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Maryland, Hopkins get funding to fight germs like MRSA..

Two Baltimore institutions will share in $11 million in new funding from the U.S. Center for Disease Control and Prevention aimed at preventing the spread of germs.

The University of Maryland, Baltimore and Johns Hopkins University, which have long been involved in developing technology and protocols to control infections in and among patients and health care workers, will join four other facilities in the program.

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They will focus on developing new ways to stop the spread of the flu virus, antibiotic-resistant bacteria and Ebola, for example, as well as determine ways of increasing adherence to existing protocols that have been proven effective.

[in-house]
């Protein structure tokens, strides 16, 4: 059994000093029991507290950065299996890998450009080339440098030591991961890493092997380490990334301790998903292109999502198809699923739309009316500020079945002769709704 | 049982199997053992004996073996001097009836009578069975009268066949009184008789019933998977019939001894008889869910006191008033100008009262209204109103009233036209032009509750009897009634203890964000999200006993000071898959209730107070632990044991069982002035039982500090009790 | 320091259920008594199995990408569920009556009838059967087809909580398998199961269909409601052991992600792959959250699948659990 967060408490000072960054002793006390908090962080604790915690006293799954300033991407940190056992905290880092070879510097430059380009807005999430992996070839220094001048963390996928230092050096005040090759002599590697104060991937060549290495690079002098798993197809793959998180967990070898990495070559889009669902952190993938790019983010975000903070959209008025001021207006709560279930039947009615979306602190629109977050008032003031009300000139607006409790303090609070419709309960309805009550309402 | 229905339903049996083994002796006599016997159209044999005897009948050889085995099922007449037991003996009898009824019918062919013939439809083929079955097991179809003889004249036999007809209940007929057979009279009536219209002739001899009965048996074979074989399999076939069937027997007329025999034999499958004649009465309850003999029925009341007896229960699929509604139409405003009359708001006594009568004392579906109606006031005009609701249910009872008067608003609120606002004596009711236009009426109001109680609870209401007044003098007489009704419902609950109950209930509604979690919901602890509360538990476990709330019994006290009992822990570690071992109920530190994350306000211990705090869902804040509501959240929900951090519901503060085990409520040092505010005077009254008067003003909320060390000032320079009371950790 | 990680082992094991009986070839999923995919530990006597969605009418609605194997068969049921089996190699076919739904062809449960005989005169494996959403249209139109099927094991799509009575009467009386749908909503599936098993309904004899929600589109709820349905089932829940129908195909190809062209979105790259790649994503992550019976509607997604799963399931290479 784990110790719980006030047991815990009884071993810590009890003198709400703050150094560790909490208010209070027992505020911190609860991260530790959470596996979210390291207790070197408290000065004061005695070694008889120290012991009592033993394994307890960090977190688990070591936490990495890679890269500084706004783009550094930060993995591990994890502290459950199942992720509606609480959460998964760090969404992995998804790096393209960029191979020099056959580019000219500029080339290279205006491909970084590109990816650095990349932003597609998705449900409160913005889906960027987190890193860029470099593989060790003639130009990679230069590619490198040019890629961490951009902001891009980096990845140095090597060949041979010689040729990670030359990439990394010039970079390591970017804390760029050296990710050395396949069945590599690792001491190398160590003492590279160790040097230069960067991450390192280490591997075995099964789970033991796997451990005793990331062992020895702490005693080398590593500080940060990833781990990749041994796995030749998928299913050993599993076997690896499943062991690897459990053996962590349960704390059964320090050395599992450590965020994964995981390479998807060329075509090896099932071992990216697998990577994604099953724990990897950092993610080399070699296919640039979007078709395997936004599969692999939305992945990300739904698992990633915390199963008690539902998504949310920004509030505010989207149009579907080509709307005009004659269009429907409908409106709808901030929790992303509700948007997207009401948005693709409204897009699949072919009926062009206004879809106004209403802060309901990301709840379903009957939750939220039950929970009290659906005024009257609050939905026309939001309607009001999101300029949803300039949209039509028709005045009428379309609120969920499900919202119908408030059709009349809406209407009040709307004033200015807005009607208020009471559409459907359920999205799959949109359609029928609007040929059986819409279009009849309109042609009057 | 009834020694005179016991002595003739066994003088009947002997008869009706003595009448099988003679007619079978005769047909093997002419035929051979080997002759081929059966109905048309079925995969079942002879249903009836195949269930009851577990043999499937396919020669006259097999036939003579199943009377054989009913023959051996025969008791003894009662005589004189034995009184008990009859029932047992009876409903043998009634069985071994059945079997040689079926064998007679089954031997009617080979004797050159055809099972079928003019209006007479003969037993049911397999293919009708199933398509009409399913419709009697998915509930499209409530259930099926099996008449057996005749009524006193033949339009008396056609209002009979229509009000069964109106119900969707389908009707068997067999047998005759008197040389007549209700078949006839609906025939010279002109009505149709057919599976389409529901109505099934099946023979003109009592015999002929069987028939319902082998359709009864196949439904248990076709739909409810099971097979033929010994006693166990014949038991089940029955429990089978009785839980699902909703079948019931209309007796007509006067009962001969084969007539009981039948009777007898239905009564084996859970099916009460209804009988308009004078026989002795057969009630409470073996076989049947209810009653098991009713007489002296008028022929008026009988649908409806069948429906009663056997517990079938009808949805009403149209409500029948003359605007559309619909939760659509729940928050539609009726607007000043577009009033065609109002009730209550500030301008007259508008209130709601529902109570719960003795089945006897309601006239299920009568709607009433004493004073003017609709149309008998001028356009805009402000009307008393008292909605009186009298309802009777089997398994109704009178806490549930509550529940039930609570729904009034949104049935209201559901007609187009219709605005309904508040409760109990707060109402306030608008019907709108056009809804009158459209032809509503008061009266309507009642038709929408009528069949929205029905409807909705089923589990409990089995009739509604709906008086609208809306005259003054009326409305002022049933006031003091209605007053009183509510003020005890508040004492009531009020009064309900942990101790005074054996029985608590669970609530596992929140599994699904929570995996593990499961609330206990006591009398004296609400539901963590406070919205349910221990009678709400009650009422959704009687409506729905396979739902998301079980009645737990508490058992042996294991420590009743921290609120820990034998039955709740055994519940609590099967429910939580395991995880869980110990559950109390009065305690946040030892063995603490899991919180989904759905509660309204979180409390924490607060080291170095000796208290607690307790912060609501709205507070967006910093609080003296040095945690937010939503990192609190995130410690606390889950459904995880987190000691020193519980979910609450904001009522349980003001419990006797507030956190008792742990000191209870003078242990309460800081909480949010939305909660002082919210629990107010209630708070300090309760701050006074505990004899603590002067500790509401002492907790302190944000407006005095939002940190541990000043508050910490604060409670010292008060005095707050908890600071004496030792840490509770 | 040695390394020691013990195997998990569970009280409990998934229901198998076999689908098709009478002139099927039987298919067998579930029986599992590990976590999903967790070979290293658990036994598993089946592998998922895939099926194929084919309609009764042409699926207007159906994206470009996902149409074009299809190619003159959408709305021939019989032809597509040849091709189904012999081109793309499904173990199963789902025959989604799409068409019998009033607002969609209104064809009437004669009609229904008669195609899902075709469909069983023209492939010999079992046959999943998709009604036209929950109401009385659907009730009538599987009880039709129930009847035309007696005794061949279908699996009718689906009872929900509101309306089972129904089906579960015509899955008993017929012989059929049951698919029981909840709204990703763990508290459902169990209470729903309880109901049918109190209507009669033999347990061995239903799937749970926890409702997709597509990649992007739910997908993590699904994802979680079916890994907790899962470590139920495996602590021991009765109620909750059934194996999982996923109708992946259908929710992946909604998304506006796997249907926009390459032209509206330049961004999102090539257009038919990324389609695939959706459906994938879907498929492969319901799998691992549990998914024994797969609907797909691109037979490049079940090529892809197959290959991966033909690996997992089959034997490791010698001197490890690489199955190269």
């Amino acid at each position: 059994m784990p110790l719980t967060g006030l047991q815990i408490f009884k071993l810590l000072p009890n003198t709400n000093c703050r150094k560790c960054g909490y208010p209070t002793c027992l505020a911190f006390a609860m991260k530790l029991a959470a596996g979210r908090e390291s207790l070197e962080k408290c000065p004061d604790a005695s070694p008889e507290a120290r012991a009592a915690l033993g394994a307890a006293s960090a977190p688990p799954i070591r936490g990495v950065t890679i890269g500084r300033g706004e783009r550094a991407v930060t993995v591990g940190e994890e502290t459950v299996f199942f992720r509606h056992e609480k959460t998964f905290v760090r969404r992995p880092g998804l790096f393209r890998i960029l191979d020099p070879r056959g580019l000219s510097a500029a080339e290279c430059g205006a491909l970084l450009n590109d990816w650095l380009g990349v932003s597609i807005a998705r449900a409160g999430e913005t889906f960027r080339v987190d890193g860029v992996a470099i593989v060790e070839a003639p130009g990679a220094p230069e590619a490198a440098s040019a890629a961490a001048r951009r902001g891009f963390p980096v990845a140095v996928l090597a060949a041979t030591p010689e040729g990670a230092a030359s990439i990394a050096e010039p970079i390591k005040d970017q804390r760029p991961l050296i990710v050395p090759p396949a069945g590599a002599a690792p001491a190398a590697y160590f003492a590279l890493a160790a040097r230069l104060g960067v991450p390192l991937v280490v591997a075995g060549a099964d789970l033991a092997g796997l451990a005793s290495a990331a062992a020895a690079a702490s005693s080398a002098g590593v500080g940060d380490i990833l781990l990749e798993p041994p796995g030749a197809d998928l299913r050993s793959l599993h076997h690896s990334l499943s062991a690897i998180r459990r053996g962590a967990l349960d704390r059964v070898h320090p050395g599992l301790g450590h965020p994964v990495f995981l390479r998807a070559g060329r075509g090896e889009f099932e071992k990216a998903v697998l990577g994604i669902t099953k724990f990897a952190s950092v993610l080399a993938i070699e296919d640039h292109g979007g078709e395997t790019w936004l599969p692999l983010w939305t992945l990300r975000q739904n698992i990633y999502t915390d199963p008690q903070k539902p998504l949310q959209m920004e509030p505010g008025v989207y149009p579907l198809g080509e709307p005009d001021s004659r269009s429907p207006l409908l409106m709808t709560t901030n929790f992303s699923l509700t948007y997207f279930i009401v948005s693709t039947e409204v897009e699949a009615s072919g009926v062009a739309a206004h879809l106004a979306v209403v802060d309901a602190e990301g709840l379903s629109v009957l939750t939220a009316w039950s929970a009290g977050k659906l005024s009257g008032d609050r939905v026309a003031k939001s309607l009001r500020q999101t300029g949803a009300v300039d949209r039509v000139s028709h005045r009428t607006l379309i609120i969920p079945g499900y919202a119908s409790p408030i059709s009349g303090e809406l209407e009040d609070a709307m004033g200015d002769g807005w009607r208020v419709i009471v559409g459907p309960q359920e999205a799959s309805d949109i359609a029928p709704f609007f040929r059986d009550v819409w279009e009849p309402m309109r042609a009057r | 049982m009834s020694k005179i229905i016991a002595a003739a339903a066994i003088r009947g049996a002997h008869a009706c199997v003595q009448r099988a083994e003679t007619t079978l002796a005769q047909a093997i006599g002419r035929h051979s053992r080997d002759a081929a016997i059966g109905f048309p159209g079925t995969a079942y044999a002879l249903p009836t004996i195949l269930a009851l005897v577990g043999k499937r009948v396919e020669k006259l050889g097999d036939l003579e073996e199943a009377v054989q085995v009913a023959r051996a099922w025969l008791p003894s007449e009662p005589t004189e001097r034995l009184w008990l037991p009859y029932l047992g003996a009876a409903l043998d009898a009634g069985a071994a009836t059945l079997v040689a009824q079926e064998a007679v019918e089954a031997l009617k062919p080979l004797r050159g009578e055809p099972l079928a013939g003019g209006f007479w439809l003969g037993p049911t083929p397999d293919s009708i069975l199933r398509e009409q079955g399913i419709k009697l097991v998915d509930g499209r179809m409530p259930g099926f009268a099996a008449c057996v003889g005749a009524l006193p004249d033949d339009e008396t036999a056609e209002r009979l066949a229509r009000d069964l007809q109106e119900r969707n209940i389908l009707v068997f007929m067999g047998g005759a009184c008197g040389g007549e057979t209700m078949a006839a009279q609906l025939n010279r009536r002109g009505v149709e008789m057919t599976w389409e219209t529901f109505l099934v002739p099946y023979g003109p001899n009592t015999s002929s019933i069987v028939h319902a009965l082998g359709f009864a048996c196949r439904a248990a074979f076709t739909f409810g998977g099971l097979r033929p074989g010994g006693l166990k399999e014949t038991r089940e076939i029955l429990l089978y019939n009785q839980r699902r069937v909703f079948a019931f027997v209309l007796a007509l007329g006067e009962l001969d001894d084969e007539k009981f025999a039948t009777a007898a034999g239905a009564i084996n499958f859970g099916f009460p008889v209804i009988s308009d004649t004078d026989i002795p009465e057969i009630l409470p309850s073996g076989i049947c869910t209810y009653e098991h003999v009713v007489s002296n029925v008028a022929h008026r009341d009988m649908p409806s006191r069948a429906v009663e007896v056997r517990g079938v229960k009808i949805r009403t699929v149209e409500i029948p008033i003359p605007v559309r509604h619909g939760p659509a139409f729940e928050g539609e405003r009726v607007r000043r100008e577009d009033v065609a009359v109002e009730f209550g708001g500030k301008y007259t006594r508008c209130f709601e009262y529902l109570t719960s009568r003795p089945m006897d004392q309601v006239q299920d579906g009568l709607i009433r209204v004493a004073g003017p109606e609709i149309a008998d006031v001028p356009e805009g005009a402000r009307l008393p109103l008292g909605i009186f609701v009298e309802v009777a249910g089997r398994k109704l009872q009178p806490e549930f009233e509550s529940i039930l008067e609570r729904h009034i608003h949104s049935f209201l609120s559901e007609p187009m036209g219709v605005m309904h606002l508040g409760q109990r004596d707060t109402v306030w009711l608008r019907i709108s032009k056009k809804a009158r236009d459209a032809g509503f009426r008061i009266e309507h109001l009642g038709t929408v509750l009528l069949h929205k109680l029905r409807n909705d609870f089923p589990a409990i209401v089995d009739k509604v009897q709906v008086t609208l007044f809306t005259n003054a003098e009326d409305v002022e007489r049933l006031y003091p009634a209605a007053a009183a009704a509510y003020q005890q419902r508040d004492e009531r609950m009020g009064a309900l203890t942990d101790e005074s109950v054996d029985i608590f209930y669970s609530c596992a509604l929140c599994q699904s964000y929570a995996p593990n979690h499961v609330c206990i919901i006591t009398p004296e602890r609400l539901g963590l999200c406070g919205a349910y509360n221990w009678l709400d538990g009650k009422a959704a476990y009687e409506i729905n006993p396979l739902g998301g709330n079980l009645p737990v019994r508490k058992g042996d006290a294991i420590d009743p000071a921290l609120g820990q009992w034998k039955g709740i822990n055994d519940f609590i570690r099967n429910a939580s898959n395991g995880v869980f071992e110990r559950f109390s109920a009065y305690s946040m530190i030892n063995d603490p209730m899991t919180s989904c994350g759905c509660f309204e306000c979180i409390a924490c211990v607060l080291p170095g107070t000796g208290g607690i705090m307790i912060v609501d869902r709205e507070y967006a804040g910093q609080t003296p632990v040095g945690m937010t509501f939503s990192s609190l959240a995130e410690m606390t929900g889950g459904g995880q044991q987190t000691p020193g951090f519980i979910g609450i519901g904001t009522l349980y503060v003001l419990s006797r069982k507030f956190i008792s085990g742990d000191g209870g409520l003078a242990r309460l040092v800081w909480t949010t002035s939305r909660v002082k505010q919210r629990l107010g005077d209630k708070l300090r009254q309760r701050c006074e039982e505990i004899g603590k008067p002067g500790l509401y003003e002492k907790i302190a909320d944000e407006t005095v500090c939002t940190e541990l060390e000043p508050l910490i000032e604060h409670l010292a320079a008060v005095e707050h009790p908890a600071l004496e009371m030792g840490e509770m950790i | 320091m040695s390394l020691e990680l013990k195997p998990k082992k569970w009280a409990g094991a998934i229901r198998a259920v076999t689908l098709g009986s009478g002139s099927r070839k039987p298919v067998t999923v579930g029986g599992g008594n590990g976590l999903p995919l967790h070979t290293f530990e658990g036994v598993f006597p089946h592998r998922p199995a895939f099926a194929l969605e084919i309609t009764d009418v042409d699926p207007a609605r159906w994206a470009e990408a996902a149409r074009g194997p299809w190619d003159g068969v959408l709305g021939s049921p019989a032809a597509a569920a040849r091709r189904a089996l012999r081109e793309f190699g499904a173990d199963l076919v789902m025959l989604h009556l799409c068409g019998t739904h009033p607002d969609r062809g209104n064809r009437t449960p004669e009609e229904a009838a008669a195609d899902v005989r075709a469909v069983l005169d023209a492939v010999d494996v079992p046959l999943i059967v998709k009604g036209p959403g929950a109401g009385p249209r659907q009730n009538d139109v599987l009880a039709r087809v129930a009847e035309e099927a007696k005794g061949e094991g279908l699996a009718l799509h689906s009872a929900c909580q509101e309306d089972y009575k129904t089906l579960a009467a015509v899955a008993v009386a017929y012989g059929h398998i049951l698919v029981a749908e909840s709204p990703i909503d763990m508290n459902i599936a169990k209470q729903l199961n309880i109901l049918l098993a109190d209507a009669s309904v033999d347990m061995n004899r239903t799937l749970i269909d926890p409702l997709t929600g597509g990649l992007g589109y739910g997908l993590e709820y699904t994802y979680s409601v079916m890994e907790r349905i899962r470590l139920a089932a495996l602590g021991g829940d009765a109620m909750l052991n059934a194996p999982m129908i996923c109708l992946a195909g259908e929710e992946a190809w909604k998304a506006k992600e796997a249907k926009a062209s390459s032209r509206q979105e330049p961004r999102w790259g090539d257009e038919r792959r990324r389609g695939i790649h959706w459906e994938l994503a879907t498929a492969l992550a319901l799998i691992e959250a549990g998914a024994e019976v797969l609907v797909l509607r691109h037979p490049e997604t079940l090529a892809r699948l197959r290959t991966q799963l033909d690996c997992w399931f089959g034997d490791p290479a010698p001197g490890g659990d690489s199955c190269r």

Under the CDC program, begun in 1997, there already were five centers funded by the CDC to accelerate health care innovations, and the new money is an effort to get ahead of a problem that is costly in lives and dollars, officials said.

"It can be difficult and challenging to prevent the spread of dangerous diseases in health care facilities," said Dr. Thomas Frieden, CDC director, in a statement. "To protect Americans, it's critical that we develop the cutting edge science needed to stay ahead of the germs. The six institutions receiving these funds are doing just that."

Other newly funded institutions include Emory University; University of Illinois, Chicago; University of Iowa; and University of Utah. Other already funded include Cook County Health & Hospital System and Rush University Medical Center; Duke University; Harvard Pilgrim Health Care and University of California, Irvine; University of Pennsylvania; and Washington University.

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